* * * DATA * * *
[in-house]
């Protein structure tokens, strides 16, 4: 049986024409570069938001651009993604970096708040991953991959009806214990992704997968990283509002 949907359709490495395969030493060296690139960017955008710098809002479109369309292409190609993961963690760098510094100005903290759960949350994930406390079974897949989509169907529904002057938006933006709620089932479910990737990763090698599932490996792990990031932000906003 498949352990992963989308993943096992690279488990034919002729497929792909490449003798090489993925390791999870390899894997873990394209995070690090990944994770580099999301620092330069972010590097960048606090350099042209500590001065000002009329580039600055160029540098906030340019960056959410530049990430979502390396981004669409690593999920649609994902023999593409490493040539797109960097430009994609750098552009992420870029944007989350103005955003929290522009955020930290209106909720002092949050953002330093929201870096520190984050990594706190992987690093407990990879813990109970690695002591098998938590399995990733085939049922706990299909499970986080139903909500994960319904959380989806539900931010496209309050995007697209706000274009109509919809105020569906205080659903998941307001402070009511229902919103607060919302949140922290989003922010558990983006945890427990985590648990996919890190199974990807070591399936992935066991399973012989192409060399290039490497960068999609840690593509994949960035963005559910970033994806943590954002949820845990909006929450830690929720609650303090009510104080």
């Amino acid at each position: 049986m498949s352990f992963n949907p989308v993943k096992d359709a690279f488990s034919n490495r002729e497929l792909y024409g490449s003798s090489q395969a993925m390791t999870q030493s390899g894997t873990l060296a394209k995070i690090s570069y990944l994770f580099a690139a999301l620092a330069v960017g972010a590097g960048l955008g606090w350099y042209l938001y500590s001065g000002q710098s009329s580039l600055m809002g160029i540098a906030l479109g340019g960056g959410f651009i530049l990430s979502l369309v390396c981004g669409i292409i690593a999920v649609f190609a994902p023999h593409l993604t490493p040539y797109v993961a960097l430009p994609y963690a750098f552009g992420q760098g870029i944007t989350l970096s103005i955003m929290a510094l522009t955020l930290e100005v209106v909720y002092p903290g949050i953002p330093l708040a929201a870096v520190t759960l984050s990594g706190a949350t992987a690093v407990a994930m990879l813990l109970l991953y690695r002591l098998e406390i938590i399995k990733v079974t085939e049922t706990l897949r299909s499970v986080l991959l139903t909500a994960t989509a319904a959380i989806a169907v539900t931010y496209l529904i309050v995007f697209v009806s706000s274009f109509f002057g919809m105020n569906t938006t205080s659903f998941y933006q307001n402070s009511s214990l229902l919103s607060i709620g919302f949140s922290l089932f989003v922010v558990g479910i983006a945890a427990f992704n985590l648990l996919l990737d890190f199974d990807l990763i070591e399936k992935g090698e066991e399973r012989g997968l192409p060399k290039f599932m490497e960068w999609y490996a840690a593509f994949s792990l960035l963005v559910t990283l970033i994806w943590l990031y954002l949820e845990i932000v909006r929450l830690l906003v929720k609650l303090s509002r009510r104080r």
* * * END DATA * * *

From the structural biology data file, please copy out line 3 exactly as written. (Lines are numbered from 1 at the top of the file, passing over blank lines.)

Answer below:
């Amino acid at each position: 049986m498949s352990f992963n949907p989308v993943k096992d359709a690279f488990s034919n490495r002729e497929l792909y024409g490449s003798s090489q395969a993925m390791t999870q030493s390899g894997t873990l060296a394209k995070i690090s570069y990944l994770f580099a690139a999301l620092a330069v960017g972010a590097g960048l955008g606090w350099y042209l938001y500590s001065g000002q710098s009329s580039l600055m809002g160029i540098a906030l479109g340019g960056g959410f651009i530049l990430s979502l369309v390396c981004g669409i292409i690593a999920v649609f190609a994902p023999h593409l993604t490493p040539y797109v993961a960097l430009p994609y963690a750098f552009g992420q760098g870029i944007t989350l970096s103005i955003m929290a510094l522009t955020l930290e100005v209106v909720y002092p903290g949050i953002p330093l708040a929201a870096v520190t759960l984050s990594g706190a949350t992987a690093v407990a994930m990879l813990l109970l991953y690695r002591l098998e406390i938590i399995k990733v079974t085939e049922t706990l897949r299909s499970v986080l991959l139903t909500a994960t989509a319904a959380i989806a169907v539900t931010y496209l529904i309050v995007f697209v009806s706000s274009f109509f002057g919809m105020n569906t938006t205080s659903f998941y933006q307001n402070s009511s214990l229902l919103s607060i709620g919302f949140s922290l089932f989003v922010v558990g479910i983006a945890a427990f992704n985590l648990l996919l990737d890190f199974d990807l990763i070591e399936k992935g090698e066991e399973r012989g997968l192409p060399k290039f599932m490497e960068w999609y490996a840690a593509f994949s792990l960035l963005v559910t990283l970033i994806w943590l990031y954002l949820e845990i932000v909006r929450l830690l906003v929720k609650l303090s509002r009510r104080r």